The purpose of today's hearing is to highlight the unsustainable nature of our nation's debt and I believe the term "unsustainable," frankly, is understated. I certainly want to welcome Dr. Doug Elmendorf, director of the CBO, who when I was a member of the budget committee, I had an opportunity to work with, truly a professional in this town. Sir, I look forward to your testimony.
In the last organization meeting we had, I mentioned the work by Professors Carmen Reinhart and Kenneth Rogoth, This Time is Different. Through their historical study of financial crises, they indicated that letting debt rise above 90% of GDP was frankly a recipe for bad things to happen to a nation. Well, this year our nation has raced past that tipping point. Our gross debt has now surpassed 100% of GDP. And I believe there are two crises facing our nation, not just a debt crisis, but a jobs crisis, and they are clearly connected. The explosive growth in our nation's debt hampers our job creation today.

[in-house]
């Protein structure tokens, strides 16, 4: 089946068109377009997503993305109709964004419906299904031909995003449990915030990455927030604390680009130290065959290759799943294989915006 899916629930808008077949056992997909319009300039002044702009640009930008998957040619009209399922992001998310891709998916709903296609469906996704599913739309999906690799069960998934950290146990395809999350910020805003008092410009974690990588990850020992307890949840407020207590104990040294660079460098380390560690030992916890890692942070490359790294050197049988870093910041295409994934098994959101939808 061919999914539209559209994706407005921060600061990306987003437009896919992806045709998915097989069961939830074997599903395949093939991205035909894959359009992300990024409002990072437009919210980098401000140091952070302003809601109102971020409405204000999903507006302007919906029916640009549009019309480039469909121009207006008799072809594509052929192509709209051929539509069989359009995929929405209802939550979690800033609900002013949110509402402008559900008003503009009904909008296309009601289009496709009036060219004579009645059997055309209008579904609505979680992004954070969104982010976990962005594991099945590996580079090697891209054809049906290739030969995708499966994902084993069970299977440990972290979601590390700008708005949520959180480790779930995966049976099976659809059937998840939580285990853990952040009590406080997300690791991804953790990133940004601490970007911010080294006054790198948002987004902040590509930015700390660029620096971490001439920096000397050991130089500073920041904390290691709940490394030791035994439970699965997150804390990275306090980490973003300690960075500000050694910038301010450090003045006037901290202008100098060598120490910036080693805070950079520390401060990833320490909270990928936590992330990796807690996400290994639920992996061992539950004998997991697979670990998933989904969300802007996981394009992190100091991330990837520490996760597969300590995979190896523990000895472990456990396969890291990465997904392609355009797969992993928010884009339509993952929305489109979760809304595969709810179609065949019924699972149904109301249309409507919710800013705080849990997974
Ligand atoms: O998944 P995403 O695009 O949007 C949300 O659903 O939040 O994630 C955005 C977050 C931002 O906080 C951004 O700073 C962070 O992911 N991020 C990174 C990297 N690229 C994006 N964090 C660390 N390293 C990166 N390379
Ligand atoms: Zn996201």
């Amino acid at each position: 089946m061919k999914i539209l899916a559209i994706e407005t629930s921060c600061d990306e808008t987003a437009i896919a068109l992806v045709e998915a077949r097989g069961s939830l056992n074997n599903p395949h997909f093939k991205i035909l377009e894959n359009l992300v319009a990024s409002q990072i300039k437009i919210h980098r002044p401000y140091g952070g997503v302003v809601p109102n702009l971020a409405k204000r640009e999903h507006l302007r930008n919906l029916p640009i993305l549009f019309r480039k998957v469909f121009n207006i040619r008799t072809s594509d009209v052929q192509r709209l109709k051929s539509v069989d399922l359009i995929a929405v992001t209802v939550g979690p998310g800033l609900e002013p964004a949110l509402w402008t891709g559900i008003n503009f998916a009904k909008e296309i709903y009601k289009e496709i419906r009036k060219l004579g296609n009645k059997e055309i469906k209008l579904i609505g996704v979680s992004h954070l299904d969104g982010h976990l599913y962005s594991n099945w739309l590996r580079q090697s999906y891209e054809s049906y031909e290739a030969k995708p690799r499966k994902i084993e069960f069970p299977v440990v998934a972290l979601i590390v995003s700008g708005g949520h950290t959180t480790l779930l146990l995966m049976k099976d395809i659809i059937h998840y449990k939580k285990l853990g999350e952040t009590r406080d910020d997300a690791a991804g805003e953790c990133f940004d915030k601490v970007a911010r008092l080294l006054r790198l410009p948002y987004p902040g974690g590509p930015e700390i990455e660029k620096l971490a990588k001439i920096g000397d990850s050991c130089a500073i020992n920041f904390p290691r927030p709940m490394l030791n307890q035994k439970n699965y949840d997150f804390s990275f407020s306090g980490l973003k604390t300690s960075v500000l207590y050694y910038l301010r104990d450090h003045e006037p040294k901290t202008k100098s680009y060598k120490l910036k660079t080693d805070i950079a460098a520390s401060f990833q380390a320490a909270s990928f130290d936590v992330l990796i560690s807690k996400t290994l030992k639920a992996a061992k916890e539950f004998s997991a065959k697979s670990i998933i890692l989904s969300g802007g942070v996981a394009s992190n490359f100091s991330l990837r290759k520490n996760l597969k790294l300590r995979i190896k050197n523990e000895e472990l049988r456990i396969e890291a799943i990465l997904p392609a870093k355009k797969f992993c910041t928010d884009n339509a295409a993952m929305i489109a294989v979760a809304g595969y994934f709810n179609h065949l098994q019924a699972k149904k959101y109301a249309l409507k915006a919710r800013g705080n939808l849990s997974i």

Last week I quoted a small business person from the 5th District of Texas on the subject; today I want to quote from a few more--names you may be more familiar with.
Bernie Marcus, former chairman and CEO of Home Depot, which employs 255,000: "If we continue this kind of policy we are dead in the water. If we don't lower spending, if we don't deal with paying down the debt, we are going to have to raise taxes. Even brain-dead economists understand that when you raise taxes you cost jobs."
Mike Jackson, CEO AutoNation, 19,000 employees: "The best thing this town could do to help this economic recovery become sustainable is to deal with the deficit and to see tax reform."
Jay Fishman, Chairman and CEO of Traveler's insurance company: "What is really weighing on their minds is not knowing how the coming explosion in federal debt is going to affect their borrowing costs, liquidity, cost of doing business, and prices."
Finally, two or three months ago the U.S. Chamber came out with their small business survey; 83% of their respondents said that America's debt and deficit have a negative impact on their businesses.
So I would make the point, Madam Co-chair, that a path to credible deficit reduction is a jobs program, and we should not be deterred in that mission. We have a spending driven debt crisis. The deficit reduction will be a jobs plan, and I look forward again to hearing the comments of our colleagues as we go about this important work, and of the testimony of Dr. Elmendorf.